“I've just gone to different microphones on the guitars. I was using Audio-Technica 4050s, but I just got this new mic: an Audio-Technica 2500 Artist Elite for kick drum. It's got a dynamic capsule and a condenser capsule all in one housing. I thought I'd try one on guitar and it sounded amazing. I couldn't believe it. I use absolutely no EQ at all. None. I have four channels for James' [Hetfield] guitar: the condenser, the dynamic/condenser for the one set of Mesa Boogie — he has a Diesel amplifier — the dynamic/condenser again, and then the EQ switched out. It is incredible. I don't mike the bass. I use a pre-DI and a post-DI. We have a DI straight off the guitar, which is the Gas Cooker to beef it up a little bit, and then we have a DI that comes after the amplifier.”

As for Hetfield's vocal, Big Mick doesn't use any EQ switched in. Instead, he sends all eight vocals to two subgroups, and he EQs the subgroups because Hetfield will sing into any of the eight mics onstage. Guitar EQs are switched out, though he does EQ drums.

It was only four years ago, during the orchestra dates with the San Francisco Symphony, that the band first wore in-ears. Owen relates that it was evident that the band truly heard themselves when they went on ears, especially Ulrich. “Lars had always worn thick ear plugs and listened to a huge drum monitor. So a lot of the notes they had never heard. So if James questions him, ‘You're playing the end of “Master [of Puppets]” wrong,’ Lars is like, ‘I've always played it that way.’ It's just because he's heard it now!”


But the switch to UE5 ears wasn't easy and isn't across the board: Hetfield didn't like the isolation of it (he has 12 dB of ambience in his ears), so Owen still uses a full monitor system because the band plays off of his guitar. “They can't work in complete isolation,” Owen explains. “James wants to hear exactly his instrument and where he goes, so you have to follow James' vocal and send it to him. Except you can't have 15 vocals wide open in his ears, and you can't really gate them down: Some guys sing soft, and some guys sing hard. So it's a constant following around. Lars only hears certain parts of James' vocal and certain parts taken out. Same with Kirk [Hammett, guitarist]: He wants to be followed entirely around the 200-foot stage with 24 mixes. Same with Rob [Trujillo, bassist]. Rob had never worn in-ears until he came to Metallica. And he's just on one ear [his left], which is a heavy bass driver. And the rest all follow him around on the wedges onstage, which is similar to what Jason [Newsted, former bassist] was. Bassists are pretty hard to convince to stay on in-ears. They do generate a lot of low end.”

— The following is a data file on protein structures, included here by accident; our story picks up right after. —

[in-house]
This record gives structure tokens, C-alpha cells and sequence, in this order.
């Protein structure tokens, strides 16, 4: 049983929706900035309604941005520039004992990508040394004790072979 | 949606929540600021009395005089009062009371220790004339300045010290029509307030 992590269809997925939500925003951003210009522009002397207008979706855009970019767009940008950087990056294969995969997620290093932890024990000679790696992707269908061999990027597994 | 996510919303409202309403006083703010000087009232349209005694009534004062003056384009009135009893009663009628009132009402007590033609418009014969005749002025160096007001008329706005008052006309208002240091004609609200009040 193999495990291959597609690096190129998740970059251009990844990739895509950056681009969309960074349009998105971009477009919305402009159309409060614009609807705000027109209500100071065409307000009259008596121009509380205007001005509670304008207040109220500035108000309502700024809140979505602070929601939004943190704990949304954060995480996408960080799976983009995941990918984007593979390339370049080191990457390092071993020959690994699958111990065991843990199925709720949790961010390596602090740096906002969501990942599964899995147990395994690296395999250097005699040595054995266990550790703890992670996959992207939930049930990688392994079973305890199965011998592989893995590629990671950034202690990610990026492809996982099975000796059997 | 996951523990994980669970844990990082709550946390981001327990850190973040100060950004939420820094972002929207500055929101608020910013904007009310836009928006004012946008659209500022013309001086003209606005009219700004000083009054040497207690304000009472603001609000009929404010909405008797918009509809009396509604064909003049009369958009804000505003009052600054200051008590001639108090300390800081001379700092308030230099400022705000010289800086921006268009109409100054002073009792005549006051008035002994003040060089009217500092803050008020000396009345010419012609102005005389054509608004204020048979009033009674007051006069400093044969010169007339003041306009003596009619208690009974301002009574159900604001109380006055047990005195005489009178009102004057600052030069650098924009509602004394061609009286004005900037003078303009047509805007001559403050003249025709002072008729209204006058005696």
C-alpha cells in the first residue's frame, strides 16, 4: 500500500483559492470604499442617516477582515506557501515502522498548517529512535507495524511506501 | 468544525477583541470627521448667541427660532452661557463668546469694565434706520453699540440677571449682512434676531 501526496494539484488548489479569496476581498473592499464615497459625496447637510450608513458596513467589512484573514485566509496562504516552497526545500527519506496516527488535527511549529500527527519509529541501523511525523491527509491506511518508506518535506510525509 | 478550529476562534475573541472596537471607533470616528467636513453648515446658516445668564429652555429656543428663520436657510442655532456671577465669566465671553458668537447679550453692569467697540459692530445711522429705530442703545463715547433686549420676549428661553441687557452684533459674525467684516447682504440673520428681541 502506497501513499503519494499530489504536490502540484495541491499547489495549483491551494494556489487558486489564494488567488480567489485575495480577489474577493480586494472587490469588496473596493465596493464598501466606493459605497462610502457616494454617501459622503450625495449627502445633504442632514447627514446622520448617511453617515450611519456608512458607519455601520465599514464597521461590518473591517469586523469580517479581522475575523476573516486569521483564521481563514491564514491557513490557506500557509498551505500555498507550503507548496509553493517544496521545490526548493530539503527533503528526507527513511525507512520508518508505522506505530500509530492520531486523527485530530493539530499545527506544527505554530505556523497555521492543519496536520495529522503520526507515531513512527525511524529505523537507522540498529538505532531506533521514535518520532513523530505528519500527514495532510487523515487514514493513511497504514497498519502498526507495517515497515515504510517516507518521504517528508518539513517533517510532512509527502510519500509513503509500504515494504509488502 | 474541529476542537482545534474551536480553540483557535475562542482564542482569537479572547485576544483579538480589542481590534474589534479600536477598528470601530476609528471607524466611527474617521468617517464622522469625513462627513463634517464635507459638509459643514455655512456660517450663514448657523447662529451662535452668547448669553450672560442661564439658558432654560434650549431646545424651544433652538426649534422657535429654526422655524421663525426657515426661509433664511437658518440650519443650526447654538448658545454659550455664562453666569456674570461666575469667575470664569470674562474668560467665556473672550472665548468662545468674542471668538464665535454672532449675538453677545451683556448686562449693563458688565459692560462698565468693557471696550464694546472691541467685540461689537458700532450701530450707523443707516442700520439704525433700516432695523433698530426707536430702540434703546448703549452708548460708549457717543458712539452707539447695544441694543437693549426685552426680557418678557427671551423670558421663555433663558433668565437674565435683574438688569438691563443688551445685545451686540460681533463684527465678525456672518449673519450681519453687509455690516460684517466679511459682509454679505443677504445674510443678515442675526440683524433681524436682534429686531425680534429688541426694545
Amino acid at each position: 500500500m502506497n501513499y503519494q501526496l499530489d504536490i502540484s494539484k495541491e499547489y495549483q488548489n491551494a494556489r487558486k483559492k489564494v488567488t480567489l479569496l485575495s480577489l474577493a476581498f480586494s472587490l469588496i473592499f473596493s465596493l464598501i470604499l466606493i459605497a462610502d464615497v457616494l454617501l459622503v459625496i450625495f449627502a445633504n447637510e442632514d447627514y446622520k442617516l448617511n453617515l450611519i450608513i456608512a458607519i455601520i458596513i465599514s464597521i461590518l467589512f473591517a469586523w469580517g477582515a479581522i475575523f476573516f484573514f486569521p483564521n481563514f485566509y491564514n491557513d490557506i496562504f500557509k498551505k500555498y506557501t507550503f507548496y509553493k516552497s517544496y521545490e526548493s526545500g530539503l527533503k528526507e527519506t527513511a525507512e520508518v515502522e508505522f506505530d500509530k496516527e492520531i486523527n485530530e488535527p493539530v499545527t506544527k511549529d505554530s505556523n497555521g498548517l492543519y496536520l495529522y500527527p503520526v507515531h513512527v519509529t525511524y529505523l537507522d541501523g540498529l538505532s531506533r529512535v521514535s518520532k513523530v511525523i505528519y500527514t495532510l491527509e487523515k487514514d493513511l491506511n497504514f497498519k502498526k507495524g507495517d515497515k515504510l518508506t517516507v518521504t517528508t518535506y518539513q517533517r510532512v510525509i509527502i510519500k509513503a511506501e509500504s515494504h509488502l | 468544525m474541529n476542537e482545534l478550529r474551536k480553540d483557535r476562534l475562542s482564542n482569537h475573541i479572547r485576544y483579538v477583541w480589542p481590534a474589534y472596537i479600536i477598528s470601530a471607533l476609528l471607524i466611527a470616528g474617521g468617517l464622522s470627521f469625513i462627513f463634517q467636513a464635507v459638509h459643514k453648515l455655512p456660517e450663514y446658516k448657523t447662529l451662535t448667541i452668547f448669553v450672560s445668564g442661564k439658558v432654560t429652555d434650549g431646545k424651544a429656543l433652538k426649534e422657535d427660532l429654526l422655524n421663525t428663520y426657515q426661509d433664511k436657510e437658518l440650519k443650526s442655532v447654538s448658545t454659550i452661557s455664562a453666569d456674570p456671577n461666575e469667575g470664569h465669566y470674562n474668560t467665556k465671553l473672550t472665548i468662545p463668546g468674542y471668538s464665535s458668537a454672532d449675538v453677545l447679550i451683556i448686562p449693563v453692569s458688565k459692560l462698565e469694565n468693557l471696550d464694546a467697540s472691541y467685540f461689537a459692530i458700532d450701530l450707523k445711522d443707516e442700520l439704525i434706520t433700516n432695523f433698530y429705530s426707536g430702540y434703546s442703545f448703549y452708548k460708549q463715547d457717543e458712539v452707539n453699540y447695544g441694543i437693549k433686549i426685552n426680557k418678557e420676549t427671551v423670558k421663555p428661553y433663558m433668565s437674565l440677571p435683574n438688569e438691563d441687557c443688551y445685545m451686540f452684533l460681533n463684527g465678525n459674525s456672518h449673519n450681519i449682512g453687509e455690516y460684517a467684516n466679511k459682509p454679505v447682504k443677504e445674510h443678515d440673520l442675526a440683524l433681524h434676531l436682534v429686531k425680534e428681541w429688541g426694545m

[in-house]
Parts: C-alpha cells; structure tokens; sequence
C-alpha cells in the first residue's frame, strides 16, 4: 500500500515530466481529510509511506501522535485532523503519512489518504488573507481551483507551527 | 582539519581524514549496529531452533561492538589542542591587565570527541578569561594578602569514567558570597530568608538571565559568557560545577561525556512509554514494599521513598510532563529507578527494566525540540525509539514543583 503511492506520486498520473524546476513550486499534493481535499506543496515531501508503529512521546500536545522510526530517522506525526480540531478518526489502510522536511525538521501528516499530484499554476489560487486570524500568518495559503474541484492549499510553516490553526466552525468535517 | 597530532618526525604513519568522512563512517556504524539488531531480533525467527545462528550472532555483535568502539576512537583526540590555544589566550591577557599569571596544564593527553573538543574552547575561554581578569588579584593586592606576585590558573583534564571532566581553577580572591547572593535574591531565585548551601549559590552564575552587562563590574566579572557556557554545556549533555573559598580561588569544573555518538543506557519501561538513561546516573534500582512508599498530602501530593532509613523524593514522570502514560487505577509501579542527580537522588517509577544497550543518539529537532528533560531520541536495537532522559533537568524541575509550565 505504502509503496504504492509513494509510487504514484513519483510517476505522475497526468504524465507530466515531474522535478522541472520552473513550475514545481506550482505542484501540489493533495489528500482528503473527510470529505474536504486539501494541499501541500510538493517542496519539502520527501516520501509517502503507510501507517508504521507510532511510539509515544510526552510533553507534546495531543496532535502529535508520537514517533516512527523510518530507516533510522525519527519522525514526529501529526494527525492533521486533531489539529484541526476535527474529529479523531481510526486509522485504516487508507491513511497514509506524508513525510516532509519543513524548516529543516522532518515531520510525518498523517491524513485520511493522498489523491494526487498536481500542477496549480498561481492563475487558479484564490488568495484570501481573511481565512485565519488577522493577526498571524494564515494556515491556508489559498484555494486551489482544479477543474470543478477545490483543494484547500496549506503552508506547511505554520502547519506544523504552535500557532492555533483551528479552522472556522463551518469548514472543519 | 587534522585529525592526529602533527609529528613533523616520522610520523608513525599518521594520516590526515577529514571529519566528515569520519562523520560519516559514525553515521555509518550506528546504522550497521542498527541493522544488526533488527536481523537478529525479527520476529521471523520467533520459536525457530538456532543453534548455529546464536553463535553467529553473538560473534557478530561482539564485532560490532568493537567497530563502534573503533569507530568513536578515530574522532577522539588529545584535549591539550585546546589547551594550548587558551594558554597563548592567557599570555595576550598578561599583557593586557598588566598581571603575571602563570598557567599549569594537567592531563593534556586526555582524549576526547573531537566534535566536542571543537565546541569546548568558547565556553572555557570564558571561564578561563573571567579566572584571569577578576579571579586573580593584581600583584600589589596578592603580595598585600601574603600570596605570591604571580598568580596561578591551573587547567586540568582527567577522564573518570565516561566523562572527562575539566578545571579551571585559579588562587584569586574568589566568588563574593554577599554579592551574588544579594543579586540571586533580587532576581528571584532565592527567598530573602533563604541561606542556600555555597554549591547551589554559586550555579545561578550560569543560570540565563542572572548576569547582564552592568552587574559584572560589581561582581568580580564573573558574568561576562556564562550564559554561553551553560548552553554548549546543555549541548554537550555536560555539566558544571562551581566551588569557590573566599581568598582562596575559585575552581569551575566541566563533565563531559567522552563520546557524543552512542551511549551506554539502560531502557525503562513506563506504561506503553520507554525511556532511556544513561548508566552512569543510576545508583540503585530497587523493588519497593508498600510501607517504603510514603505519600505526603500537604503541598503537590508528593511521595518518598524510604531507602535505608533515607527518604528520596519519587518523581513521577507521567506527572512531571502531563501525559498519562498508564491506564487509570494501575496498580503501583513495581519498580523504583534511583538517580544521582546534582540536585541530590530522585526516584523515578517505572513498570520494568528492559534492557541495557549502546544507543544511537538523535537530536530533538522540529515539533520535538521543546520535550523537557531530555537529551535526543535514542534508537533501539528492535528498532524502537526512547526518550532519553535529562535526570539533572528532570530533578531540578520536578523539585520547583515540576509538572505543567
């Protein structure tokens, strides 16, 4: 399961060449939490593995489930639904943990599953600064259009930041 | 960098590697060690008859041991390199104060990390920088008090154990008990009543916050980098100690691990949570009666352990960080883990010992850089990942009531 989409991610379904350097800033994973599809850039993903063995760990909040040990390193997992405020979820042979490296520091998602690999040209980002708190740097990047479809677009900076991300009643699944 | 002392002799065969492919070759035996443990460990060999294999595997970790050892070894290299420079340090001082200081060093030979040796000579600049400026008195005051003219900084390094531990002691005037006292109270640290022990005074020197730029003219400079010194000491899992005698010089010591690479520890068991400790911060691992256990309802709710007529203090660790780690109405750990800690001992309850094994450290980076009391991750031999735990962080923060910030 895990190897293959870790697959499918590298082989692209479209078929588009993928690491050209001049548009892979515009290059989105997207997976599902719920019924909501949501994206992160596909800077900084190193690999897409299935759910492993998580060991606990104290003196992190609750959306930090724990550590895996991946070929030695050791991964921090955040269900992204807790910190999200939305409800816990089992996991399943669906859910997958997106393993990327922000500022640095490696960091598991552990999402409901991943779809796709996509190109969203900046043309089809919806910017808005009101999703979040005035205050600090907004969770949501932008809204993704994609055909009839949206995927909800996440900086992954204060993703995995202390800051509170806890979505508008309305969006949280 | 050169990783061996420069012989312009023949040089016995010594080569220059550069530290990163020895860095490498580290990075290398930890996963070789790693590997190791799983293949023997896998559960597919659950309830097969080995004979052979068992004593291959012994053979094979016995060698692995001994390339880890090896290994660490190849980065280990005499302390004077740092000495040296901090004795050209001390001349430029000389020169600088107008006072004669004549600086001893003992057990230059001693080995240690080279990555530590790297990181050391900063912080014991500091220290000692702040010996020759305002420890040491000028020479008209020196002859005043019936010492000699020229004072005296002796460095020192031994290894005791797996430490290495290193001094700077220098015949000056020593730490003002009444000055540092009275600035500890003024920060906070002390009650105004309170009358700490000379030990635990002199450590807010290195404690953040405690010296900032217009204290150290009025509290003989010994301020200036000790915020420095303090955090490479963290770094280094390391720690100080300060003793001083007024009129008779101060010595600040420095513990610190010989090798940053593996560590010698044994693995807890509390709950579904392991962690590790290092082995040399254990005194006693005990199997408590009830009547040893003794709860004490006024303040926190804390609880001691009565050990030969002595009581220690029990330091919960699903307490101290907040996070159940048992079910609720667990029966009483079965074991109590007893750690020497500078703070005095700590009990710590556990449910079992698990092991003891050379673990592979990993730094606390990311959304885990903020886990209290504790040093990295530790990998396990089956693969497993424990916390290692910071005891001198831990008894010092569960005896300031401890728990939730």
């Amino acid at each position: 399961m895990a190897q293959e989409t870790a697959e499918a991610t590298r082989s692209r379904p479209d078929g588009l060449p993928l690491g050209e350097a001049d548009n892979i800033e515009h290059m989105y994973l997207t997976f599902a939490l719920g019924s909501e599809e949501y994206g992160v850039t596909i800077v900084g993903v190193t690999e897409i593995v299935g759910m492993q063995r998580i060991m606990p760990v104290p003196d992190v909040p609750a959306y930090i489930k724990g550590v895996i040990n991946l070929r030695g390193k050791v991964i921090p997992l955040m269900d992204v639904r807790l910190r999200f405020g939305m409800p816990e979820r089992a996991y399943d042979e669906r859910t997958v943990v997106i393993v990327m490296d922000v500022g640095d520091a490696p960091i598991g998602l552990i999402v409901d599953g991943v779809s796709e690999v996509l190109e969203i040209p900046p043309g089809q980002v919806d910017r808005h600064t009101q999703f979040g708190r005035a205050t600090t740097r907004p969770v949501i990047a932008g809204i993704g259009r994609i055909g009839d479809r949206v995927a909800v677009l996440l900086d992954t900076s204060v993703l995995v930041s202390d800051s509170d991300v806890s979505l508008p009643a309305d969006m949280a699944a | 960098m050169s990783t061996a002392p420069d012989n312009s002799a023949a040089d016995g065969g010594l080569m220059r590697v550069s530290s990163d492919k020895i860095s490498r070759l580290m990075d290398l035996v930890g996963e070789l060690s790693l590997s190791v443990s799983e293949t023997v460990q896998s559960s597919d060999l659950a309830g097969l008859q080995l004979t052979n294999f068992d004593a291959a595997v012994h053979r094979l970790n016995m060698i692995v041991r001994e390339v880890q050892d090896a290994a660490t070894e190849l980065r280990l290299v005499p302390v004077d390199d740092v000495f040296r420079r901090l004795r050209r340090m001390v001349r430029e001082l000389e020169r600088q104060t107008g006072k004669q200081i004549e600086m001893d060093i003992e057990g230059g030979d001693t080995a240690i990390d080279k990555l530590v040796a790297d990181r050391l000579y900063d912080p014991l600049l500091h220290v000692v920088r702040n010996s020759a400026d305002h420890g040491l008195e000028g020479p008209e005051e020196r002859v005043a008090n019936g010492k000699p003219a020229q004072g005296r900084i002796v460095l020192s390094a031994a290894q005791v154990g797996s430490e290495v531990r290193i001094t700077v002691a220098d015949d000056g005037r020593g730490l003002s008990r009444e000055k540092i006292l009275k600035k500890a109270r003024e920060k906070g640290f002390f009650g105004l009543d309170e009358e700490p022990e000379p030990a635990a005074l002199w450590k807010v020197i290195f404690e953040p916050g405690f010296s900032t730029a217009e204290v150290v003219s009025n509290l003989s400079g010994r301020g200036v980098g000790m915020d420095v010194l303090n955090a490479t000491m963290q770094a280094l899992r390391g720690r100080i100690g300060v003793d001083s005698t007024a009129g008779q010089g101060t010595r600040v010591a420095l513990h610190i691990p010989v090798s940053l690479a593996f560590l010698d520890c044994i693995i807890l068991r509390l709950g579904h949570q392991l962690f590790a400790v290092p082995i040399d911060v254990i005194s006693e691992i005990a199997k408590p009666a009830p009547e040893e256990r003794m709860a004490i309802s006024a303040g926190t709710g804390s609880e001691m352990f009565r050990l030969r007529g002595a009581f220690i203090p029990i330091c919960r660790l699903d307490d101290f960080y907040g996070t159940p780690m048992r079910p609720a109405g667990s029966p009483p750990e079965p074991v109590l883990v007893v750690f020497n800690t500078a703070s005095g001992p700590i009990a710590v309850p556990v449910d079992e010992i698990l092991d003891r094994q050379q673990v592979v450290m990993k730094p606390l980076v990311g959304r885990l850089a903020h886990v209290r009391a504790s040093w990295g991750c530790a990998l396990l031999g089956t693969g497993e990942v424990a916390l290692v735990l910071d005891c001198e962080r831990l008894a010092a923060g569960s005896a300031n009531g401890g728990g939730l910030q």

The transition to in-ears is a fine example of Metallica's ever-changing sound. In fact, as Big Mick explains, creating that distinctive Metallica sound has been all about “cause and effect”: “There's a problem; it causes me to think about it, and then I effect a change to try and fix the problem.

“So, basically,” Big Mick concludes, “all we've done over the years is learn how to refine each of the individual sounds to make a cumulative big sound with the topic of music at hand. I don't use any samples at all; the kick drums, snare drums, tom toms, everything is real. I think more engineers need to do more experimenting and thinking about what they're trying to achieve. I just think it is very easy to follow what everybody has always done. If it doesn't work, you have to adopt a plan. I don't mind telling people my plans. It's not a competition; I'm just doing a job. If I come up with a good idea and if everybody can benefit from it, then why not? It doesn't matter. We're all trying to earn a living.”

Mix Online 2003